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The S&P / Case Shiller House Price Index showed a gain of over 1% in house prices in the 20 biggest US cities in September. Year over year, this is a gain of 13.3%, above 13% expected.

Even if the result were to come below expectations, a rise of over 10% in housing prices, and for the 7th time in a row, shows that prices of homes are consistently rising. One of the drivers of housing prices is the low interest rates, including the long term ones which the Fed depresses via its QE program. Is it time to taper bond buys in order to prevent another bubble?

Housing and the economy

The Fed has two mandates: inflation and unemployment. It isn’t meeting its targets, especially as unemployment is high. Also inflation isn’t exactly an issue. However, the Fed also has some responsibility to maintain stability in the financial system, especially in the aftermath of the global financial crisis.

Housing is a significant driver of growth: with every new house built, infrastructure is also built and services are consumed. An active second hand housing market also results in expenditure on furniture, transaction fees, etc. There is a strong correlation between the housing sector and the greater economy.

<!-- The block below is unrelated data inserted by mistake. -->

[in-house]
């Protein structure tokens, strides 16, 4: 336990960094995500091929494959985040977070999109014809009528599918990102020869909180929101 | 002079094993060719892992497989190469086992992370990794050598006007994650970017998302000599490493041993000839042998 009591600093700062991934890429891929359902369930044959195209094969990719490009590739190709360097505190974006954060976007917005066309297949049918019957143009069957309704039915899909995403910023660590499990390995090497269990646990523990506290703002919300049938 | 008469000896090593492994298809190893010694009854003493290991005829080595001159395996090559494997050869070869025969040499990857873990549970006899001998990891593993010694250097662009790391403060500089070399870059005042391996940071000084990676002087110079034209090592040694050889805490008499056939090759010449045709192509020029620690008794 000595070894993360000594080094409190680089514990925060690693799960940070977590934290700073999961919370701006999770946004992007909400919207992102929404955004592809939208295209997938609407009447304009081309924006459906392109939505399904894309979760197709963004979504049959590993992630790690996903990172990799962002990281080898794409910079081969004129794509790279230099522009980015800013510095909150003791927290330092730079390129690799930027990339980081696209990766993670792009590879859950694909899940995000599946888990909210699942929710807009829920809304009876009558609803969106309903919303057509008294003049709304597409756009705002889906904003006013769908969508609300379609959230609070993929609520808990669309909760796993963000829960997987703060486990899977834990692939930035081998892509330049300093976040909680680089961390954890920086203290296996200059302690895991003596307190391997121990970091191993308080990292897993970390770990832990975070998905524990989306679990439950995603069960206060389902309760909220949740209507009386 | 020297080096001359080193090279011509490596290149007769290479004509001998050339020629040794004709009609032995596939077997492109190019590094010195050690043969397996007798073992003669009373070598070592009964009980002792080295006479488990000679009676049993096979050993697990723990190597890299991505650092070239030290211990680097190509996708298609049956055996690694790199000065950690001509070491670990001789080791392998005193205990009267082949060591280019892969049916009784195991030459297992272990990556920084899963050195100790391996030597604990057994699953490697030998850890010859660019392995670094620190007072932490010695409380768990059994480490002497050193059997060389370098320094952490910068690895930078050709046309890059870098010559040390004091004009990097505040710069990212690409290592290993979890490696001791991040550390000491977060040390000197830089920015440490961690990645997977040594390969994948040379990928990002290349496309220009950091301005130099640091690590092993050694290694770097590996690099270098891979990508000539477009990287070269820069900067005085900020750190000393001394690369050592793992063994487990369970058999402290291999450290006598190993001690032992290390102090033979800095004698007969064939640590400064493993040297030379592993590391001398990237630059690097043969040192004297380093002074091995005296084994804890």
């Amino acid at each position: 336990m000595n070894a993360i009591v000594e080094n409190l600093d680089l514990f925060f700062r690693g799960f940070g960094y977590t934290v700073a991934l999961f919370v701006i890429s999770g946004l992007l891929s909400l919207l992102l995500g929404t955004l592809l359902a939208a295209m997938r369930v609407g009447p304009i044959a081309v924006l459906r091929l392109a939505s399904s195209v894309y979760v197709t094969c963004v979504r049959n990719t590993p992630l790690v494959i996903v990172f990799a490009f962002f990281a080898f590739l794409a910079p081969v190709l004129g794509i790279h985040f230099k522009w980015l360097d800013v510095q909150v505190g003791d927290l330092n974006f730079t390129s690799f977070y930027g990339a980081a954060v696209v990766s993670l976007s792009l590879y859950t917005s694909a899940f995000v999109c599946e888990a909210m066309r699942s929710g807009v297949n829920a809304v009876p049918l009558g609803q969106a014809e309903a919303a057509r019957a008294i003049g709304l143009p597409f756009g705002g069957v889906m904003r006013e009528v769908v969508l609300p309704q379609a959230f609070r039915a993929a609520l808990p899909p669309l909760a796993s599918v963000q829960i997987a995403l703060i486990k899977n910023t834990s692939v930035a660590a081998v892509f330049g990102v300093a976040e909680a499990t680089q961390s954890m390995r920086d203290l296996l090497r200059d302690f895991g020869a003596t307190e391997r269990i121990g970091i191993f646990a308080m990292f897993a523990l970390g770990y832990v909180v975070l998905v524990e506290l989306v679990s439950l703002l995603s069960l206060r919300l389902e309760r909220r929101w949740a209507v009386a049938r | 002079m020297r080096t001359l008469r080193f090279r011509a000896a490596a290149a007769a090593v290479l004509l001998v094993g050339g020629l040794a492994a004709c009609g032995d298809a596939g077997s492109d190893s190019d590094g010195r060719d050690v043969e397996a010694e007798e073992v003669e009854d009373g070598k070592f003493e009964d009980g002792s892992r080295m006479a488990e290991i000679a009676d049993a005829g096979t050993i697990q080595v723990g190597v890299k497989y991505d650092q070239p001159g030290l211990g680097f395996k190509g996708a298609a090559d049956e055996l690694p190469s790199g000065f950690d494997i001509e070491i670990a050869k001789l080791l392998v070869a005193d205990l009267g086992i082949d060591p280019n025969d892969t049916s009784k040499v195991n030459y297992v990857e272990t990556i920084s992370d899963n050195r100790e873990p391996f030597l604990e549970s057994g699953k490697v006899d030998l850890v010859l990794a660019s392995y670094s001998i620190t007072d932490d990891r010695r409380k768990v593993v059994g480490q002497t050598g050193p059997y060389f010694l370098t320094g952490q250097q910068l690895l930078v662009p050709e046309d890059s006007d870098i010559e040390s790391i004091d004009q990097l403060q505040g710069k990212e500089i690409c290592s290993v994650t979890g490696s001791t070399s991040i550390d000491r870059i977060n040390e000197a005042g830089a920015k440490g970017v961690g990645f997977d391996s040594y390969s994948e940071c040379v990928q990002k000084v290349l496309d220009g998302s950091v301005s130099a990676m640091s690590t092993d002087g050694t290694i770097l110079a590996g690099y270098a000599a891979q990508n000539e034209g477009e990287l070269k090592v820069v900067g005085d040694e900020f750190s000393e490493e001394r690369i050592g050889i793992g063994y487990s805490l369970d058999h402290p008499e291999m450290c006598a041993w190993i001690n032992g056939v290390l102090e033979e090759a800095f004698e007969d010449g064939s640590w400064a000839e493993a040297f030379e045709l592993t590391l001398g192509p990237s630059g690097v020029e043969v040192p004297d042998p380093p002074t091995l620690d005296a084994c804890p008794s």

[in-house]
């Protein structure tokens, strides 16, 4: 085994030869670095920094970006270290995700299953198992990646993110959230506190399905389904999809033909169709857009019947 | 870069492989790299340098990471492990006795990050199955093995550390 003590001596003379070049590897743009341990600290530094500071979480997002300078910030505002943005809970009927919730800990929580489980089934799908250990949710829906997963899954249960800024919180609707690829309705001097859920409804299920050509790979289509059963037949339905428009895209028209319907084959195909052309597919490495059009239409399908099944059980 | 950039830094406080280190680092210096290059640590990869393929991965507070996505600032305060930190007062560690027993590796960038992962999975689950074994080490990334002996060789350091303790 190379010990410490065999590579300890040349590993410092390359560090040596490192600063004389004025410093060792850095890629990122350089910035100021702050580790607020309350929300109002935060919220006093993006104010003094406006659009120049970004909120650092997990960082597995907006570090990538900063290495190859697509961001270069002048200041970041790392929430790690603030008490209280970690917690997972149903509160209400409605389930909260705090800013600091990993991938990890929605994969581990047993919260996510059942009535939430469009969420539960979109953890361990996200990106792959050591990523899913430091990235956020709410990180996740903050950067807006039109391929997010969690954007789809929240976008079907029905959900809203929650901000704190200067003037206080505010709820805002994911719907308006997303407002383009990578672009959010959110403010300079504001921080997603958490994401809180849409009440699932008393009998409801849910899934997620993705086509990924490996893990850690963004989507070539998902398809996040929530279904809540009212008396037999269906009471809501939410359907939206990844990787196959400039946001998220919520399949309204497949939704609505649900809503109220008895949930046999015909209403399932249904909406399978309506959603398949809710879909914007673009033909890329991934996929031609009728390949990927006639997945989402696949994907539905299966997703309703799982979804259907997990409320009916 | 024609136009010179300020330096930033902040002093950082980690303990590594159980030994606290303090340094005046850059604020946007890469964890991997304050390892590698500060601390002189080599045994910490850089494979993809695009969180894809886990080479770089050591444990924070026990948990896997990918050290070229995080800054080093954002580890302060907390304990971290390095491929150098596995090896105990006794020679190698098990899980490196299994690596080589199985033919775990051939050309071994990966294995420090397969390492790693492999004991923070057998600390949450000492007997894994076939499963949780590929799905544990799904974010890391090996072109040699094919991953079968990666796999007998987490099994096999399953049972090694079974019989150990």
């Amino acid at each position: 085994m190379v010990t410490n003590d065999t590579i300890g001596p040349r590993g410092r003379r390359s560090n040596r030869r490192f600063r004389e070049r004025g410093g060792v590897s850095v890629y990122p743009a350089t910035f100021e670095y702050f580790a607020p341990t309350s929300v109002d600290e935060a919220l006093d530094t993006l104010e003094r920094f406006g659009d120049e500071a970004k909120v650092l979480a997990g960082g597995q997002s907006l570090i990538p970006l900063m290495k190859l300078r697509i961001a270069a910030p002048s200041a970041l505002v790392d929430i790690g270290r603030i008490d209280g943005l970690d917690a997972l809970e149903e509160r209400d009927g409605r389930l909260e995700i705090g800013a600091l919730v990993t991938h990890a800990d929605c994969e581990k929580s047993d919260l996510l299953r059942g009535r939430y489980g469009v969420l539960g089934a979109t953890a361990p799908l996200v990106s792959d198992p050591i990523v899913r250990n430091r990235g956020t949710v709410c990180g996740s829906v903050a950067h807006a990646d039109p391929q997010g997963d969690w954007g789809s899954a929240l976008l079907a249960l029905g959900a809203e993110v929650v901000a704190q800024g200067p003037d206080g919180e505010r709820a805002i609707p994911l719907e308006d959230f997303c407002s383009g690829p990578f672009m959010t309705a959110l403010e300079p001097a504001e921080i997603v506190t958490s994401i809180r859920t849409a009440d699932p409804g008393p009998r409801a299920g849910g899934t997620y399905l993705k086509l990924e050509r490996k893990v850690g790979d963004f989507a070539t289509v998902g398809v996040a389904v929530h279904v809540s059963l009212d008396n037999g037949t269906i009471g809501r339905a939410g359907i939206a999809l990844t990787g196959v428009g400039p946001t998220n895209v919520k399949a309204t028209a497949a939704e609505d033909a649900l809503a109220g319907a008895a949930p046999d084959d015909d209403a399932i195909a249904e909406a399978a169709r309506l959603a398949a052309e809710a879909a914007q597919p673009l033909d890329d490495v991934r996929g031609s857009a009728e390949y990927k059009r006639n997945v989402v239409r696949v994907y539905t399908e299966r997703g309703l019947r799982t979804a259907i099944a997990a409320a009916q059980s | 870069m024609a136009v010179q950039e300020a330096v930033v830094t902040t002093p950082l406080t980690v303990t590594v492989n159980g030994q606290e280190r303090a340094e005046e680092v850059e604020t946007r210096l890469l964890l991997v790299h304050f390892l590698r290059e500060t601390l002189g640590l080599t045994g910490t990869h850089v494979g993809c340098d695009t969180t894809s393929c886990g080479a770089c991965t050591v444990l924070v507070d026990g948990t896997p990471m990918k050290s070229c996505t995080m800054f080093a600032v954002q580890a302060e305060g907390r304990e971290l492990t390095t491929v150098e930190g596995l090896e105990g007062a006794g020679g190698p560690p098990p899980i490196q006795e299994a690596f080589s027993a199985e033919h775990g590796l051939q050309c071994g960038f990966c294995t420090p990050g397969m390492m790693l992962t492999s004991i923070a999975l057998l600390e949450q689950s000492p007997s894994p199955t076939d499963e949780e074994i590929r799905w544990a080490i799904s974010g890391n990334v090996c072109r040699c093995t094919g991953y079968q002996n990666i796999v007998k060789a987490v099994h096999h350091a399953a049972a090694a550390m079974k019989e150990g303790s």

Yet this correlation works both ways: when the housing sector overheats, it can collapse, and when it collapses, everybody suffers.


Bernanke has two more FOMC decisions left. The last one is on January 29th, just two days before he steps down and he isn’t likely to lead any last minute move. So, the decision in December is the critical one where he can defend his legacy.

The Fed has recently been able to separate the concept of QE tapering from short term interest rates, meaning that less bond buying doesn’t trigger expectations of an imminent rate hike in the Federal Funds Rate, something the central bank was unable to do earlier.

The strong figure from Case Shiller joins better than expected building permits numbers for September and October.

A “Dectaper” – QE tapering in December is now closer than earlier perceived. The only missing piece in the puzzle is the all-important Non-Farm Payrolls report for November, due on December 6th.

It is now safer to say that a figure of over 200K job gains in November will lead the way to a decision on QE tapering on December 18th.

What do you think? How close is the Fed to tapering?